In response to Oppenheimer’s College Fund Loses 38% Using Borrowed Money To Buy Mortgage-Linked Securities I received a helpful email link pointing to a law firm investigating Oppenheimer fraud.
Please consider Investigation Results into Oppenheimer Fund Fraud.
We have completed our investigation into the Oppenheimer Champion Income Fund (OCHBX, OPCHX and OCHCX) and the Oppenheimer Core Bond Fund (OPIGX) Fund and plan on filing FINRA arbitration lawsuits to recover investment losses in the Funds for fraud and the failure to disclose the material risks of the Fund. Unknown to most clients, the Funds were defacto hedge funds, investing in extraordinarily risky derivatives that were highly illiquid.
Unfortunately, in the solicitation of the Funds, these risks were not made known to investors. According to the findings of our investigation, the Funds were pitched to investors either as a conservative high income fund (Champion) or conservative intermediate fund (Core) or at least a high income or intermediate funds that were not dramatically riskier than the high income/intermediate fund peer group.
According to our investigation, investors at major brokerage firms like Wachovia, Merrill Lynch, Linsco Private Ledger LPL, Citigroup Smith Barney, ING, UBS, Gunn Allen and Stifel were not informed of the true risks of the Fund. As a result, many investors who thought they were receiving a high income fund with the standard risks associated with it instead have suffered losses of approximately 80% in 2008 and 35% in the Core Bond Fund. The Champion Fund dropped a stunning 55% in November of 2008 alone. For calendar year 2008, Champion Income has lost 79.1%, a record eclipsed only by a high income fund of southern based Regions.
Summary of Wrongdoing: Undisclosed Bets In High Risk Derivatives
The Fund took a massive bet in high risk derivatives in the form of mortgage backed securities and credit default swaps. The full risks of the Fund’s illiquid, speculative derivatives were not meaningfully disclosed to investors. The Champion Income Fund was portrayed as a garden variety high income fund. Unfortunately, starting in late 2006, Angelo Manioudakis, the 42 year old head of the firm’s Core Plus team responsible for managing the Fund, concentrated the Fund in total-return swaps.
These are highly illiquid, speculative and complex agreements between parties to exchange cash flows in the future based on how a set of securities performs. Specifically, the Fund was betting that top-rated commercial mortgage-backed securities would rally in 2008. The Fund gambled, and lost, with money for investors that was not supposed to be gambled with.
Additionally, the Fund was also concentrated in credit-default swaps (CDSs). The CDSs declined $238 million through September alone. CDSs are basically insurance contracts that protect investors against bond and loan defaults. In exchange for being on the hook to pay out for such issues, CDS sellers receive a stream of interest payments.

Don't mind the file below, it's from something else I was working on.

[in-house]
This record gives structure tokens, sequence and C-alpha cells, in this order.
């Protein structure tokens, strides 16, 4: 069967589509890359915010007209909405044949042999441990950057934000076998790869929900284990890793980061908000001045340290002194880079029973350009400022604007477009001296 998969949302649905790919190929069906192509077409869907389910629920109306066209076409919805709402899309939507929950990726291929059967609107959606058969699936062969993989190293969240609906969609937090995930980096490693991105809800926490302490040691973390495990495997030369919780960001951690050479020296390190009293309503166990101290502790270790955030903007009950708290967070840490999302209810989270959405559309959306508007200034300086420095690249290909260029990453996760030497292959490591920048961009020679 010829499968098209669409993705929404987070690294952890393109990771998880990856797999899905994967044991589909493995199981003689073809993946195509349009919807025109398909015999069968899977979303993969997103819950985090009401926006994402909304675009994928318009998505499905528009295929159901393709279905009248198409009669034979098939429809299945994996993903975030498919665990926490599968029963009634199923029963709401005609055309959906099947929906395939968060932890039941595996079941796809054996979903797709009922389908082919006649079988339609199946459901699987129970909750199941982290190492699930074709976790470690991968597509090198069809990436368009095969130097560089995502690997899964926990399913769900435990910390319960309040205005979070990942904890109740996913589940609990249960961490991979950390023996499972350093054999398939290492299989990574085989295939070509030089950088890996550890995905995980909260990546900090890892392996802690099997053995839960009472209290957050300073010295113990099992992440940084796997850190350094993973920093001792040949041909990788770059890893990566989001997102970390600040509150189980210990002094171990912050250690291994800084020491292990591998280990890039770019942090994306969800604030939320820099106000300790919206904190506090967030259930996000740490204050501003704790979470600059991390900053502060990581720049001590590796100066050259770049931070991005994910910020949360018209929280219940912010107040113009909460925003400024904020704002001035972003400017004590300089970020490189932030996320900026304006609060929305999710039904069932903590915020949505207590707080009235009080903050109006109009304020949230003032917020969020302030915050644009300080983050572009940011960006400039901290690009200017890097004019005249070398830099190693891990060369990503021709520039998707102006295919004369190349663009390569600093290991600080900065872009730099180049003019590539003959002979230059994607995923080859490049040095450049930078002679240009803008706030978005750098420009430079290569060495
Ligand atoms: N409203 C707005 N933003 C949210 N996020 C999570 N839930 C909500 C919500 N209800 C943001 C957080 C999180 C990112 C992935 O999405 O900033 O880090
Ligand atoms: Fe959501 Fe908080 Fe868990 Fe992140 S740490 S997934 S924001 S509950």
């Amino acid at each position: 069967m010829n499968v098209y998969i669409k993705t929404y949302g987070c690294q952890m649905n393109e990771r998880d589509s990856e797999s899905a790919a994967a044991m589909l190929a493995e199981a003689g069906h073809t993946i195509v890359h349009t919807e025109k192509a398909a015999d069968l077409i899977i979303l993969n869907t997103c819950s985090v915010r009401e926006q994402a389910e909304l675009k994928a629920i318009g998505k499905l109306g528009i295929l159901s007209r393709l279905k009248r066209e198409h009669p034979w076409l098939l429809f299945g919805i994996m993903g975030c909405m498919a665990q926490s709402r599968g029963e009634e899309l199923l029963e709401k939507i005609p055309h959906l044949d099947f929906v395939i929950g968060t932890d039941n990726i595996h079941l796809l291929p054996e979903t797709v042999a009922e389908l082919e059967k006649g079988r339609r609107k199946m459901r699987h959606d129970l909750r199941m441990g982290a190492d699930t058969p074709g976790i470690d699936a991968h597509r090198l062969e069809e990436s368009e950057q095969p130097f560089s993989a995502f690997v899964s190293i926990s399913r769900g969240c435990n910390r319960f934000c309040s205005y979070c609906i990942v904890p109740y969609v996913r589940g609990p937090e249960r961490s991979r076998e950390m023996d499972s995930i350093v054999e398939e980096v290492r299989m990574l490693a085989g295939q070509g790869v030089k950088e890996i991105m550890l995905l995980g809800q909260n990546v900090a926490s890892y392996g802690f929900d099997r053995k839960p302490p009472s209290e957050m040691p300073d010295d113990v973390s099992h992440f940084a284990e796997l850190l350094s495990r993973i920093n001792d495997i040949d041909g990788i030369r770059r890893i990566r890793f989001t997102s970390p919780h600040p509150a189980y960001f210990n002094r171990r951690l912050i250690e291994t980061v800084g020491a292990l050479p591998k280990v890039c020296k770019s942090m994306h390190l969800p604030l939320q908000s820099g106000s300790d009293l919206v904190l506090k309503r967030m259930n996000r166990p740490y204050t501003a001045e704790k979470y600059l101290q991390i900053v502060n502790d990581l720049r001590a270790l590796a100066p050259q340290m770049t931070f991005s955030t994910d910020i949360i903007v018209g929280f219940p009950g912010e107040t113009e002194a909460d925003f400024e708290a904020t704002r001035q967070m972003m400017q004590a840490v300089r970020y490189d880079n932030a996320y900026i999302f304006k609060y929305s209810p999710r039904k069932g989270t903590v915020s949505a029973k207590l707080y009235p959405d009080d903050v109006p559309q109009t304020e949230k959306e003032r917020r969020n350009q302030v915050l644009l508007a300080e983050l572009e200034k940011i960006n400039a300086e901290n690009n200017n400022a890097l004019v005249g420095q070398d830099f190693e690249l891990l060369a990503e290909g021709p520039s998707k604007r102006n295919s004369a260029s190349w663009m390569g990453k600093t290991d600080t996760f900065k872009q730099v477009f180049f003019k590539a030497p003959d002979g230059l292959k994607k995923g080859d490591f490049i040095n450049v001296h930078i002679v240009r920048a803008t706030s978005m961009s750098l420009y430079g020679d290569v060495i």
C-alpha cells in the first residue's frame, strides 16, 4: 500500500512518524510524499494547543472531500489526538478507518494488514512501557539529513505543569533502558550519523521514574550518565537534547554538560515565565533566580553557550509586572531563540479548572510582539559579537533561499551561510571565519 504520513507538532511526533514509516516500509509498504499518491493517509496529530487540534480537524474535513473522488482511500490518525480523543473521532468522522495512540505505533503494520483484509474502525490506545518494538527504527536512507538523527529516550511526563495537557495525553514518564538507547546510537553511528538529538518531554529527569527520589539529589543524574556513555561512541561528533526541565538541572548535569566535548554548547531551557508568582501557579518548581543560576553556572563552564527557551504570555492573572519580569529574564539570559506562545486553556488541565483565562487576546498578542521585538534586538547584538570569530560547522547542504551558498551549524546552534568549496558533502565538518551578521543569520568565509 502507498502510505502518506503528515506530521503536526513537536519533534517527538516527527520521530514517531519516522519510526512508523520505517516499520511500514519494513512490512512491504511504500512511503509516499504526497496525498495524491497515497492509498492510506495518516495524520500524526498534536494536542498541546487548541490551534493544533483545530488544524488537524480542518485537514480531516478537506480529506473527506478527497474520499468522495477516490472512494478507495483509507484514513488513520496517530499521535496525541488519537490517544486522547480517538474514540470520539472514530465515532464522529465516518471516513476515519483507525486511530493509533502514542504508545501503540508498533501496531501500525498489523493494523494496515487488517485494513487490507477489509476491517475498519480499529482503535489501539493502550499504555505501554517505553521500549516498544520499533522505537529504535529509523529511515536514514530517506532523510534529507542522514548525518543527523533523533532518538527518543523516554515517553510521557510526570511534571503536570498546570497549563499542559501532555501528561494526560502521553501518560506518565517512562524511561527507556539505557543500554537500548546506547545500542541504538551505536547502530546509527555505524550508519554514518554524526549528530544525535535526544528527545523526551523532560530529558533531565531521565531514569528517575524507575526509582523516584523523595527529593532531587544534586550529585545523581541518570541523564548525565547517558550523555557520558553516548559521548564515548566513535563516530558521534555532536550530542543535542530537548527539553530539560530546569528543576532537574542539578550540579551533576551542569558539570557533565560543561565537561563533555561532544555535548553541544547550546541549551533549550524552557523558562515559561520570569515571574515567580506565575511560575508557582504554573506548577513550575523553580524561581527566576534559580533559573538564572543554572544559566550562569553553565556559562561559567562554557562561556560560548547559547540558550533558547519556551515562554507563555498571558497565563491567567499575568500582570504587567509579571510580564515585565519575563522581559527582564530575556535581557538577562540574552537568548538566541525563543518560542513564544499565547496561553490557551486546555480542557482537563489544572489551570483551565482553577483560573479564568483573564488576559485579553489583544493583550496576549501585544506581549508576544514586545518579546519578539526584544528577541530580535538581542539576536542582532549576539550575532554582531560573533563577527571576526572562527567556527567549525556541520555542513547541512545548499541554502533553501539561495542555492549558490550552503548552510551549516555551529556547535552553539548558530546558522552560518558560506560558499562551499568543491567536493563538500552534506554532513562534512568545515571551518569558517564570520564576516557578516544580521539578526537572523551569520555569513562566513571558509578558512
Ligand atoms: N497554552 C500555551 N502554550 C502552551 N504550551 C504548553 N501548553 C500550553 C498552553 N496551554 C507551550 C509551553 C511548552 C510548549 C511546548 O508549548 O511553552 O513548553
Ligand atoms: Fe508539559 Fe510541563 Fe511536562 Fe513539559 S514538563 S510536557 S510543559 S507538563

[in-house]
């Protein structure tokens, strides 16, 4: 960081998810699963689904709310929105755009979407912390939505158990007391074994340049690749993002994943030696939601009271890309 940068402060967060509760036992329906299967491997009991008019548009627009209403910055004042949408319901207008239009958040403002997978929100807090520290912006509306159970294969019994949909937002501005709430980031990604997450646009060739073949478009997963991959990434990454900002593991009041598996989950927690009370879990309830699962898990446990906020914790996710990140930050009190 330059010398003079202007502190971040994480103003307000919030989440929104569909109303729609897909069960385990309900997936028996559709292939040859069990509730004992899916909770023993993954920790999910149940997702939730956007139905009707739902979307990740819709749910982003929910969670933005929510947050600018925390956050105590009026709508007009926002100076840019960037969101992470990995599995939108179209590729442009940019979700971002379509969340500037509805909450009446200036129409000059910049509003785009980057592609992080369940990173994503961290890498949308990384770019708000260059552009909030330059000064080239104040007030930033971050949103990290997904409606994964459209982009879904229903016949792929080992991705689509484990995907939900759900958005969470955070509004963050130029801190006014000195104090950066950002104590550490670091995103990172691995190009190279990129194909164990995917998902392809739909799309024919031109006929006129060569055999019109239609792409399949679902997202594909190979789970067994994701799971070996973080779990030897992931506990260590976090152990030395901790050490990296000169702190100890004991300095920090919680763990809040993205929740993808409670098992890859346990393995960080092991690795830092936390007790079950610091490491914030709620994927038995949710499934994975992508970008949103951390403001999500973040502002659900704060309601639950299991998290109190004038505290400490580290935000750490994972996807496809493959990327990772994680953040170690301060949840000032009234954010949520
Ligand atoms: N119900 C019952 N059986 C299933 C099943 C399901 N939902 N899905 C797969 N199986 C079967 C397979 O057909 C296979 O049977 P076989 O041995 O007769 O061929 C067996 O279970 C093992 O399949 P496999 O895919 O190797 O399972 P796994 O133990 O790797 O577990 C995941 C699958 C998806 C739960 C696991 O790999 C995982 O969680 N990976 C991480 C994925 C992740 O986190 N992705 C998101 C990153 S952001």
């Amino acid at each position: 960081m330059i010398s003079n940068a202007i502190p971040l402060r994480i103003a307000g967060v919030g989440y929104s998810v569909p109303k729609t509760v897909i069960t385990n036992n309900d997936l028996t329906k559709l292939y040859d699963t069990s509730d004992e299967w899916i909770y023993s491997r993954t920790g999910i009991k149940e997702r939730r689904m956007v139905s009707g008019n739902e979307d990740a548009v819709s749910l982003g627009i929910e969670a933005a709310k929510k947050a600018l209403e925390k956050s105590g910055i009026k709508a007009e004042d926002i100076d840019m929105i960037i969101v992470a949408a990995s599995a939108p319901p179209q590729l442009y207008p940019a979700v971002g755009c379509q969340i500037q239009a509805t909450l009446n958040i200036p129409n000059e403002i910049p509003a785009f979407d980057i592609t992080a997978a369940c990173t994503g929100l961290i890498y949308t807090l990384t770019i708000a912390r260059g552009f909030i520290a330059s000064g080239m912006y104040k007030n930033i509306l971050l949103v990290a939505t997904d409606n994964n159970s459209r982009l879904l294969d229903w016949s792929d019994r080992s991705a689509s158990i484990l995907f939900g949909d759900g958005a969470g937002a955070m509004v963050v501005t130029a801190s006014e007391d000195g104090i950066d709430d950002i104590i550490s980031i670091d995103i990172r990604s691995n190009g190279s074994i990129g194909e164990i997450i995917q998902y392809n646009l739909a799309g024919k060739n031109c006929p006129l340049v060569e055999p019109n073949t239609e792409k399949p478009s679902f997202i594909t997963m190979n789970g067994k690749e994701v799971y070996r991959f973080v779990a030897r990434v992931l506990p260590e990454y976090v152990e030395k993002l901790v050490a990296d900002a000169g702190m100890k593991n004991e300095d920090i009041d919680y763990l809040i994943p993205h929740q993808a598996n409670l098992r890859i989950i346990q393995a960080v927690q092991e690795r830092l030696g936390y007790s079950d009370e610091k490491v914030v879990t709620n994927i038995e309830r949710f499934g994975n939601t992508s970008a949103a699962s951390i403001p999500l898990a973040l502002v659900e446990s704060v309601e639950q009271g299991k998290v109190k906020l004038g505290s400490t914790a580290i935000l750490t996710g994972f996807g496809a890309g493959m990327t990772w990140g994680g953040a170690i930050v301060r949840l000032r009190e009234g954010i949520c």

According to our findings, the Champion Income Fund also increased its gamble, in effect doubling down, on falling mortgage related bonds in 2008. For example, mortgage securities tied to Washington Mutual Inc. with a $9 million principal value were valued at only $3 million at the end of September 2008. A set of five Freddie Mac mortgage-backed securities with a combined principal amount of $20 million were valued at just $2.5 million. As defaults continued to rise, the mortgage related holdings plummeted. While this sort of sector bet might be appropriate for a sector fund or hedge fund, the Champion Income Fund was not meant to be a sector or hedge fund. Many conservative clients have been financially devastated.
To determine if some or all of the investment losses in the Champion Income Fund are recoverable through a FINRA securities arbitration lawsuit, please contact Stoltmann Law Offices in Chicago. We work on a contingency fee basis for investors across the U.S.
Seek Legal Representation
I spoke with an attorney at Stoltmann Law offices and they are still accepting clients. Only the state of Illinois “Bright Start” program and a similar program in Oregon have settled.
I have no stake in this matter, except to see justice served.
If you have been harmed, it may be in your best interest to contact Andrew Stoltmann at the Stoltmann Law Offices. A phone number and email address is available in the above link.
I removed some text and performance charts above because they were from the wrong Oppenheimer Core Bond Fund.
For details, please see Oppenheimer: There are Two Unrelated “Oppenheimer” Funds with the same “Fixed Income Core” name.
The disastrous results and the lawsuit above are in relation to OppenheimerFunds which bills itself as “The Right Way To Invest”.
Oppenheimer Investment Management (OIM) offers a Fixed Income Core Plus strategy that had positive results. OIM is not related to OppenheimerFunds.
Mike “Mish” Shedlock
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